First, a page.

Independent restaurants may suffer most, but some restaurant groups that may have difficulty with culture change are in the category of sit-down family dining like the name-brand stalwarts you might find circling a suburban mall that are less about “an experience or uniqueness.”
But those are some of my favorite place: home-style cooking, usually of the ethnic stripe. And for me even eating there is a treat: relaxing, enjoying the ambiance, and being served. On the way out. There’s more:
Restaurants are still seeing 16 percent fewer people dining on-premises compared to before the pandemic. Off-premises dining, however, has picked up precisely that much, according to the National Restaurant Association. But how that breaks down is telling: Delivery is up more than 5 percent while carryout is down 3. The big winner? Drive-through, up 13 percent.
At this moment, 39 percent of all restaurant traffic is bumper to bumper in a drive-through lane, said Hudson Riehle, an economist for the National Restaurant Association.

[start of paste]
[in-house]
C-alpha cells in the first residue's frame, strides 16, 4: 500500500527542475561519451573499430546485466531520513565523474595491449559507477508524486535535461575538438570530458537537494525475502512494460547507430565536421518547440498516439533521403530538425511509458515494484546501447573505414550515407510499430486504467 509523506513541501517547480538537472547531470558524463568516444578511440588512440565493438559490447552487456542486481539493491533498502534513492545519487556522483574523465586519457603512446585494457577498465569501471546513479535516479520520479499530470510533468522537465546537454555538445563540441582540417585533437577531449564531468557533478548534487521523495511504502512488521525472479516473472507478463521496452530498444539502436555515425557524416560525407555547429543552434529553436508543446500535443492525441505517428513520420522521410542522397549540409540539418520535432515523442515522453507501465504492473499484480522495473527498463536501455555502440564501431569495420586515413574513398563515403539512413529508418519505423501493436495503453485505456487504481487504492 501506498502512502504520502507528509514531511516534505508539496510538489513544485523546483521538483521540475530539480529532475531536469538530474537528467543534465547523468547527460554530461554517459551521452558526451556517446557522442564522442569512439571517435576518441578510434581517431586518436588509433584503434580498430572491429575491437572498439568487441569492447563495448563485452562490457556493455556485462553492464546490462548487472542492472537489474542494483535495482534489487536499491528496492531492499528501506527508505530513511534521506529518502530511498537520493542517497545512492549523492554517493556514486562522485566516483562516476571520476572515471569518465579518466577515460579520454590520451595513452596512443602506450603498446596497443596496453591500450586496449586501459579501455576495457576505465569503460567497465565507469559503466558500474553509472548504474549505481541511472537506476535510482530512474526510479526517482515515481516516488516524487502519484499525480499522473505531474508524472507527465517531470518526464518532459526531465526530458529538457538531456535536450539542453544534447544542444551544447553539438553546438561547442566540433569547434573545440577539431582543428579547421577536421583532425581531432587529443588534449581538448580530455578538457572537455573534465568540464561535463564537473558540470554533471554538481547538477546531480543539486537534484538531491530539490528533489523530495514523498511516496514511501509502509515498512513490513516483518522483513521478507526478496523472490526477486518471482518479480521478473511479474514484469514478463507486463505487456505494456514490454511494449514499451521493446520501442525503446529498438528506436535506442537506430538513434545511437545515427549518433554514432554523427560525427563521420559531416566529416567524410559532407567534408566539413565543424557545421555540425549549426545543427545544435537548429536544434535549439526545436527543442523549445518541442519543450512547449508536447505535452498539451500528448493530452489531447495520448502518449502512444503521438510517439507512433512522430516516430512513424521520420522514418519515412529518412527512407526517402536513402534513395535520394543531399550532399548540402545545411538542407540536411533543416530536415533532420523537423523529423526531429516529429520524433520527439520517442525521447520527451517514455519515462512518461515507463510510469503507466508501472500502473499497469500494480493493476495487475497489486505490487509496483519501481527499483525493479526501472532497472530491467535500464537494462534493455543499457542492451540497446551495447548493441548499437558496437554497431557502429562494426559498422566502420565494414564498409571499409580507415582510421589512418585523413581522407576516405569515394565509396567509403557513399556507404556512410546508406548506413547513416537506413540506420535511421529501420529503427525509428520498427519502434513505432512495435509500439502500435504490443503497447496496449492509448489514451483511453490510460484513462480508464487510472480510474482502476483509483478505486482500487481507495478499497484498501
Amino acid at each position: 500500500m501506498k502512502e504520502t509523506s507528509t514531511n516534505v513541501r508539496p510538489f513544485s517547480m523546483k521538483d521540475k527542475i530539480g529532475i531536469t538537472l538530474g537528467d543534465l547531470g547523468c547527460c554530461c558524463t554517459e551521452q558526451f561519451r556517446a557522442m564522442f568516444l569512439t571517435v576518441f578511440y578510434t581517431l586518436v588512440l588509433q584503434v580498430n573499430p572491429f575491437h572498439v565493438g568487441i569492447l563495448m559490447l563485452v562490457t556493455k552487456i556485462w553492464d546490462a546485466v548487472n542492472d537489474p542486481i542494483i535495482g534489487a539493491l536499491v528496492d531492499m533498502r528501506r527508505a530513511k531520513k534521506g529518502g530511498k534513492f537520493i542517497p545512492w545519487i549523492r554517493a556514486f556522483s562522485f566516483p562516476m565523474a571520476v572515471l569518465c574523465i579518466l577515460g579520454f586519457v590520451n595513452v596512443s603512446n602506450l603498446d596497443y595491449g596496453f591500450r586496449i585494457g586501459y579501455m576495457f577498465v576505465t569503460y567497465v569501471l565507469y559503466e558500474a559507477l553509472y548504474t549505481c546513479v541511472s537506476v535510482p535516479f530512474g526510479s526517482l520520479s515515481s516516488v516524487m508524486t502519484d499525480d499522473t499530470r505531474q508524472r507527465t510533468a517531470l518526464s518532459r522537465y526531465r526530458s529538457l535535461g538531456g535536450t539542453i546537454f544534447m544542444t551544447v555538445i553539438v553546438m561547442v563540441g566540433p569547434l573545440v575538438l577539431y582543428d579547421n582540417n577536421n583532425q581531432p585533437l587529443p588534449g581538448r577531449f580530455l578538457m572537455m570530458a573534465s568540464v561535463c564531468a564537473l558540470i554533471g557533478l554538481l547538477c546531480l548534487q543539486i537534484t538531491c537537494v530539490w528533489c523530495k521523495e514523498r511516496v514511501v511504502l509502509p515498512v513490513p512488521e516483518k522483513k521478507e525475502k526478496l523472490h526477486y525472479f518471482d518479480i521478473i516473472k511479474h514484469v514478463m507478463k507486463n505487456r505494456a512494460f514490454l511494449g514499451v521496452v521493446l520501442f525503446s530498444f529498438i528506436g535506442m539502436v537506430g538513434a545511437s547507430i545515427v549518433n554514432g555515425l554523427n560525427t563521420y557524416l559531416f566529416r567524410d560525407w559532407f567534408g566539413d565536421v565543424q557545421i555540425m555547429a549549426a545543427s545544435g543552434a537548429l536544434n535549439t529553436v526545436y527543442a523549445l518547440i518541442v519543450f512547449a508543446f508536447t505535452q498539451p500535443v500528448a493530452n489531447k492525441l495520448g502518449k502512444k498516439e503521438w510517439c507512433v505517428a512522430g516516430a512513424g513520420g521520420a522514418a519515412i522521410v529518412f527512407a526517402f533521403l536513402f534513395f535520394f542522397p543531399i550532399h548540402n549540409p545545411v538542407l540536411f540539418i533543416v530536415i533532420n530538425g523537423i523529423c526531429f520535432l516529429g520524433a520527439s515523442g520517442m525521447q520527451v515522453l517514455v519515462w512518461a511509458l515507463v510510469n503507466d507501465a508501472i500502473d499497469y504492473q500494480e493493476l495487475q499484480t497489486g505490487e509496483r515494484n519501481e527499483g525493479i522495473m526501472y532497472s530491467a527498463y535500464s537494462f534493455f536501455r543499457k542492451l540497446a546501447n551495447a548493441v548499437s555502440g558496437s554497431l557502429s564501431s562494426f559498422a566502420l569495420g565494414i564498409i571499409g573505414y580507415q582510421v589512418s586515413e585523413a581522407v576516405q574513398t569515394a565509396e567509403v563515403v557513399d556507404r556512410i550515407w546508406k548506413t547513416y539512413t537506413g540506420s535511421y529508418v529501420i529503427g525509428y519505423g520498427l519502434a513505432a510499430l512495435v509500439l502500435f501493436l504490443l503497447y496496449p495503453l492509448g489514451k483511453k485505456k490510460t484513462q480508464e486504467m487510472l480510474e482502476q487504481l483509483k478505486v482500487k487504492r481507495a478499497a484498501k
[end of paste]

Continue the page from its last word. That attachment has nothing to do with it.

Drive-through? That’s exactly what I don’t want. Even at In and Out Burger, I always go inside and sit down. Eating out is a time to relax, not get in your car, rush out, rush home with cold food, and nosh. Oy, my kishkes!
*My friend Asra Nomani, a reliable reporter who used to work for the WSJ, wrote an article about how Thomas Jefferson High School of Science and Technology in Alexandria, Virginia pulled what is known as a “rookie move” (TJ, as it was known in my day, was one of our high-school sports rivals. In the name of equity, which apparently justifies all manner of academic malfeasance, the school is hiding students’ own accomplishments—from them! The purpose: so no student looks better than any other. (h/t Enrico)